Part of Sandberg’s job is to sell the idea that Facebook is trustworthy. And make no mistake, it is in part her nice white lady-ness that sells that trust.
That same profile praises Sandberg for defending her mentor because, in this author’s view, “there are things, apparently, that are more important than politics or causes or the opportunity to jump on someone else’s ham-handedness. There is loyalty, patience, forgiveness — a generosity of spirit that’s all but vanished.” As you’ll recall, the mentor is Larry Summers, who resigned as president of Harvard University because of his sexist comments about women’s lack of scientific ability. One of the chief functions of nice white ladies is to be loyal to their powerful white male benefactors and thereby blunt the hard edges of their misogyny. It’s the same way Ivanka Trump smooths lush velvet damask over the brutal corners of her father’s politics.
As much as Zuckerberg touts the origin story of his dorm room creation, Sandberg has reshaped the platform. And she doesn’t get enough blame for making Facebook the social media network we all wish we could delete.
At Facebook, Sandberg has used her experience at Google to pioneer an advertising model that has come under fire for its reliance on user data. Sandberg helped to develop a Facebook ad model that relied on “engagement ads” that invited users to “like” the page of an advertiser and interact with the brand. These didn’t really work, as it turned out, but something else did. According to Antonio García Martínez, a former Facebook product manager, it was turning Facebook data into money through “just the right admixture of age, geography, time of day, and music or film tastes that demarcate a demographic winner of an audience.”
Later, Sandberg led the development of an advertising model that allowed external advertisers to merge the data they had about individuals with Facebook’s data to target consumers, and more controversially, for political campaigns to target voters.
The reality is that Sandberg buys into the same underlying ethos of Silicon Valley that other industry leaders do.
The reality is that Sandberg buys into the same underlying ethos of Silicon Valley that other industry leaders do. One writer described this ethos as a “contradictory mix of technological determinism and libertarian individualism,” the philosophy that technology can fix everything and that the only evil is government regulation. The way this ethos has been put into practice is through surveillance capitalism, in which companies make money from our personal data beyond the reach of government regulation. The Facebook twist on this ethos has been that everything done in the name of “community” and “bringing people together” is the end that justifies whatever means they need to make a profit. But the basic ethos is the same.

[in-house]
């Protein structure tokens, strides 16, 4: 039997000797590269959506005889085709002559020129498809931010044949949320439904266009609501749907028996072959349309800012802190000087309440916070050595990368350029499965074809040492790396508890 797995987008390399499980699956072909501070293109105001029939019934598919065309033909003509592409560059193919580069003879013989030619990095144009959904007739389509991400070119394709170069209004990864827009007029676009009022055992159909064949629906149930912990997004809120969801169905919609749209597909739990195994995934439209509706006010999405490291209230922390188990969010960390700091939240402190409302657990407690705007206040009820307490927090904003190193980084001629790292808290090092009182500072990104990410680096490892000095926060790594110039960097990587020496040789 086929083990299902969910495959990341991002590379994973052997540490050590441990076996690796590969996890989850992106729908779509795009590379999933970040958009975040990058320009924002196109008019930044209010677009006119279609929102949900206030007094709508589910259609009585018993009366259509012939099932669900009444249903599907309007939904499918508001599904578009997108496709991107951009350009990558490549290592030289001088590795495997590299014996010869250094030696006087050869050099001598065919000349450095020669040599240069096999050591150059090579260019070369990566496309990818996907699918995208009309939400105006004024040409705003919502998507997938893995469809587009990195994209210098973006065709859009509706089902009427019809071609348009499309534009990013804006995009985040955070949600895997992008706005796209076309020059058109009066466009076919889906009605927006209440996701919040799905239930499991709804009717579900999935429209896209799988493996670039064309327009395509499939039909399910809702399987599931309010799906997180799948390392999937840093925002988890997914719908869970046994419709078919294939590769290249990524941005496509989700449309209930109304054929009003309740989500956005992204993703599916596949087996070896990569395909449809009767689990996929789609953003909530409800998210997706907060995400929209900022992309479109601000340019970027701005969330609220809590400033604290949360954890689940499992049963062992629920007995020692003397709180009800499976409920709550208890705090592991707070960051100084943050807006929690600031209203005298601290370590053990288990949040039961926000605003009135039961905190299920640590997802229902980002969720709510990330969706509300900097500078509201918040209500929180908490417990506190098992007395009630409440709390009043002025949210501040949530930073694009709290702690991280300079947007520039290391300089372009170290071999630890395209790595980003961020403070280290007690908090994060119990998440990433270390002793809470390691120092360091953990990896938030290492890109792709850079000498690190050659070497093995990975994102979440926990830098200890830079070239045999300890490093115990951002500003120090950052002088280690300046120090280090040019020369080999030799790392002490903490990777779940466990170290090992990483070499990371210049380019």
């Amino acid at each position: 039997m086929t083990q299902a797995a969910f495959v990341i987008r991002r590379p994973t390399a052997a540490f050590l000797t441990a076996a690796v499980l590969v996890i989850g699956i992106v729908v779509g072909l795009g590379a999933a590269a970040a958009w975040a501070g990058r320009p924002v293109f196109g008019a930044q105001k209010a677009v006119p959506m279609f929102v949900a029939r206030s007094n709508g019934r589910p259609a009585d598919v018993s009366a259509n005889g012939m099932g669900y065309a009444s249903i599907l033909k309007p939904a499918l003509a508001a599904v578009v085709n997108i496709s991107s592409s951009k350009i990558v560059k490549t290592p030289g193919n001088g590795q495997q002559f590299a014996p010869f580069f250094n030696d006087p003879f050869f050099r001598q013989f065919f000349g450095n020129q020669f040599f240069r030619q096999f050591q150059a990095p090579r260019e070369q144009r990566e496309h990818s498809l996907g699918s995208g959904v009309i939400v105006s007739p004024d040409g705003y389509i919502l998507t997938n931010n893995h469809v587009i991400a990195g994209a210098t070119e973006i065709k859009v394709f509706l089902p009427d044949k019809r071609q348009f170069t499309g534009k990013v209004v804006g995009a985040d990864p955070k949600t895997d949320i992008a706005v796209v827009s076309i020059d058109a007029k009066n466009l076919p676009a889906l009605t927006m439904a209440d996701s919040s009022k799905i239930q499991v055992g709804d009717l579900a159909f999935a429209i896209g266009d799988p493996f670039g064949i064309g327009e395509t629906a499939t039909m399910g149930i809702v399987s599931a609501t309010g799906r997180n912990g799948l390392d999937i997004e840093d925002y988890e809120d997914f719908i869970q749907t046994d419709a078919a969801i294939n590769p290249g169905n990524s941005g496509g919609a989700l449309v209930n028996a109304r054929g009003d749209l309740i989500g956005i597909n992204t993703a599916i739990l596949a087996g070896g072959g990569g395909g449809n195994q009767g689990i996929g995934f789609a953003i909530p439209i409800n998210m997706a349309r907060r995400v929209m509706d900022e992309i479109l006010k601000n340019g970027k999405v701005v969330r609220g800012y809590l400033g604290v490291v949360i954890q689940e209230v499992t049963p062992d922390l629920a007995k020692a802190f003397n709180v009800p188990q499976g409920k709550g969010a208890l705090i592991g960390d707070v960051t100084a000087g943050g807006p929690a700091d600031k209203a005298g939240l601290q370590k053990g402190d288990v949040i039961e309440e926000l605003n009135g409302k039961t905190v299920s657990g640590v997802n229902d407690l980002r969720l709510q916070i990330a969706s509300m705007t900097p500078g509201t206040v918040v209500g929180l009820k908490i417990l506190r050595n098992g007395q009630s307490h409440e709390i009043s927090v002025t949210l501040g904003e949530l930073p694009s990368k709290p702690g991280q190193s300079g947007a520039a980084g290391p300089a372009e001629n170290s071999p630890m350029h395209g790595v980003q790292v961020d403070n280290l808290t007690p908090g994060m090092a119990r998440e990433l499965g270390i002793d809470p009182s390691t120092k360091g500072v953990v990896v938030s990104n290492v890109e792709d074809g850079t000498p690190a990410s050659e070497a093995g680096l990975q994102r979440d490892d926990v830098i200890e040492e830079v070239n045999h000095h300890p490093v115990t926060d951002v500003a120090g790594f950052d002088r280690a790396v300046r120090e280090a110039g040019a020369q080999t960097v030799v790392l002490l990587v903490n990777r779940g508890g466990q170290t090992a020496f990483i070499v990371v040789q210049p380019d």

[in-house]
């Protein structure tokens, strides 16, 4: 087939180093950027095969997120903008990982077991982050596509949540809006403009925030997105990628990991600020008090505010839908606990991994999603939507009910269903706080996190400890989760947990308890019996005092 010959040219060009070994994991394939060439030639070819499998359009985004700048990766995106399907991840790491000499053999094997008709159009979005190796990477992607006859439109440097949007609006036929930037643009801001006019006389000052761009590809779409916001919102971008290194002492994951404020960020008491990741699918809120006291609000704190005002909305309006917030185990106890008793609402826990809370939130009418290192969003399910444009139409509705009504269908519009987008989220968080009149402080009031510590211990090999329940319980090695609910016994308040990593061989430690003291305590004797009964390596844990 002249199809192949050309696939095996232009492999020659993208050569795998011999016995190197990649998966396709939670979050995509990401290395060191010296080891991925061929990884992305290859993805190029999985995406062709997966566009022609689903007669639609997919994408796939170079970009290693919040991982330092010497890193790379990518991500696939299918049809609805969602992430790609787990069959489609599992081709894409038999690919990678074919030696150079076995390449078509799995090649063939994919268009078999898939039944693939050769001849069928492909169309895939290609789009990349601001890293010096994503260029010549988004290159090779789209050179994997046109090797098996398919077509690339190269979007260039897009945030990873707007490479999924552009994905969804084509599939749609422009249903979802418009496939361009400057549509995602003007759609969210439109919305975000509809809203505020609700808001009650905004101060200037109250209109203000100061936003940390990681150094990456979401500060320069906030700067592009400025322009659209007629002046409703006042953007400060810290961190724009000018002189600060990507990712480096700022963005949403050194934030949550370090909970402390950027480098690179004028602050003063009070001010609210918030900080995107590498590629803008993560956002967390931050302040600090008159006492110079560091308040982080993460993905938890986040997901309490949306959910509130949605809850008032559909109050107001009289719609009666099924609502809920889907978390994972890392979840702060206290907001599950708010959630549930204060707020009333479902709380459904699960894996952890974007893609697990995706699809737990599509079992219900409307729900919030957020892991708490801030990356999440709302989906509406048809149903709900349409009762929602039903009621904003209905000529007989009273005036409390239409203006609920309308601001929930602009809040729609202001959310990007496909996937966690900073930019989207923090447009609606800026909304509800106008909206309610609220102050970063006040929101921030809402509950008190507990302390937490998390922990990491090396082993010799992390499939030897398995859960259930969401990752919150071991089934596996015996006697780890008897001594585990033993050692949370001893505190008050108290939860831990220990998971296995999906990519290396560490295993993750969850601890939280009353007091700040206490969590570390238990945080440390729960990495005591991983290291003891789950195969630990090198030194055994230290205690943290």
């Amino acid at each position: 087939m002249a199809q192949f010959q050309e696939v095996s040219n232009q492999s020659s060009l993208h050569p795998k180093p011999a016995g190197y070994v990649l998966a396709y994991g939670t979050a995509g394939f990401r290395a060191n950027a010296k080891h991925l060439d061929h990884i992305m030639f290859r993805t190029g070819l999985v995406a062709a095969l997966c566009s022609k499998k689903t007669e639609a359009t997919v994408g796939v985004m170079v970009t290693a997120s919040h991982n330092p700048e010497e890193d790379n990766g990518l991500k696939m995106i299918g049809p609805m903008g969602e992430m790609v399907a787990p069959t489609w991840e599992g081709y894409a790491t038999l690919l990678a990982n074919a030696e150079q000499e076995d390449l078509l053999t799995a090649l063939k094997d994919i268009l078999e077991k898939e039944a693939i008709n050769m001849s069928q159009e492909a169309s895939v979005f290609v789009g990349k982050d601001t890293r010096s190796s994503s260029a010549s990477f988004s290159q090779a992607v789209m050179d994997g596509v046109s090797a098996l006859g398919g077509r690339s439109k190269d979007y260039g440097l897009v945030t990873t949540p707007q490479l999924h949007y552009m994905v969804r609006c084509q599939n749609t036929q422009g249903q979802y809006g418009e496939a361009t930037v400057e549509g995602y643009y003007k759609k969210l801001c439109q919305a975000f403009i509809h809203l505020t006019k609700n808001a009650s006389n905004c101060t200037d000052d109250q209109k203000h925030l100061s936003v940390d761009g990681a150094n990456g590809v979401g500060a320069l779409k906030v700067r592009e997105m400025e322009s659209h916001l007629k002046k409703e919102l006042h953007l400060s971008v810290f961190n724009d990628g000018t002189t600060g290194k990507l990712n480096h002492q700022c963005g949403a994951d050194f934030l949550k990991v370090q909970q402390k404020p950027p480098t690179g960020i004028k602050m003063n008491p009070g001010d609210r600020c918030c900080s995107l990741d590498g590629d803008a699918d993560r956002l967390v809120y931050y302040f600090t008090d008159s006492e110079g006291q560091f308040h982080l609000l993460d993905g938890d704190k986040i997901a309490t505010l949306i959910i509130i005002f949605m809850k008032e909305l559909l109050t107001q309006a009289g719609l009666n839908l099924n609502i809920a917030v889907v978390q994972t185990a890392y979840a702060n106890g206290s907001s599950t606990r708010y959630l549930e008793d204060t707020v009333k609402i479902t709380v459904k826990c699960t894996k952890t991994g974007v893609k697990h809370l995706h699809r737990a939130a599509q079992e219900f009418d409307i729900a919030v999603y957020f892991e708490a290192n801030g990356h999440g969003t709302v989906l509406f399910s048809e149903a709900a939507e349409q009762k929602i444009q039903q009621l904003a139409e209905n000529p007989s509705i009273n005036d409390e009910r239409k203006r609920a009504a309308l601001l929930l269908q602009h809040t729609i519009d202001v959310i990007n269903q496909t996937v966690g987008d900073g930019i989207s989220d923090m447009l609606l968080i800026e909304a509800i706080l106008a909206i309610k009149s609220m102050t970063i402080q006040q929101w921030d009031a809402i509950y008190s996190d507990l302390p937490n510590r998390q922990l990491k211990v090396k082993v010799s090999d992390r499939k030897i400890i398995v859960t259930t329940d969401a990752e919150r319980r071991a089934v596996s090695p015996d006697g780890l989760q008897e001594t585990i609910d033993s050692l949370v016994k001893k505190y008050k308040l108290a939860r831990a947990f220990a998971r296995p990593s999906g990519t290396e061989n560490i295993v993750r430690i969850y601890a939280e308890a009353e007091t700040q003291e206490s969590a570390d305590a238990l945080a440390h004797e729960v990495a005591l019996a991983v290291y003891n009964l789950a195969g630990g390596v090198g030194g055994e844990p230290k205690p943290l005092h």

Of course, the male-dominated tech industry is largely a “Brotopia” where women and people of color struggle to gain a foothold. Silicon Valley diversity reports from tech companies feature beautiful, smiling brown people, but conceal the hard truths about who actually works there. Of 23 major tech companies surveyed about who they hire, none had achieved gender parity and most of the ethnic diversity was represented by Asian staff, with Latinx and African-American workers well below 10 percent at most companies. And, because these numbers are reported for gender or race, but rarely both, there is little sense of how many (or, realistically, how few) women of color work in Silicon Valley, and how much of what counts as diversity there is hiring white women. As with almost any industry in the U.S., the higher up you go in tech, the whiter and more male it gets: the boards of directors in Silicon Valley are as white and male as a yacht club. The white, male dominance is not only harmful to women, it’s also bad for the industry because it creates a monoculture echo chamber.
Within that culture are the few nice white ladies like Sandberg, the “billion dollar women” ― and, until recently, Elizabeth Holmes. We shouldn’t expect that those women will change the culture, values or economic model of the tech industry. They are there to succeed at surveillance capitalism, not upend it. Sandberg helped build Google and Facebook. A thousand more nice white ladies like her will not save the tech industry. They will only expand its empire.
Jessie Daniels is a professor at The City University Of New York, and the author of the forthcoming book, Tweetstorm: The Rise of the “Alt-Right” and the Mainstreaming of White Nationalism.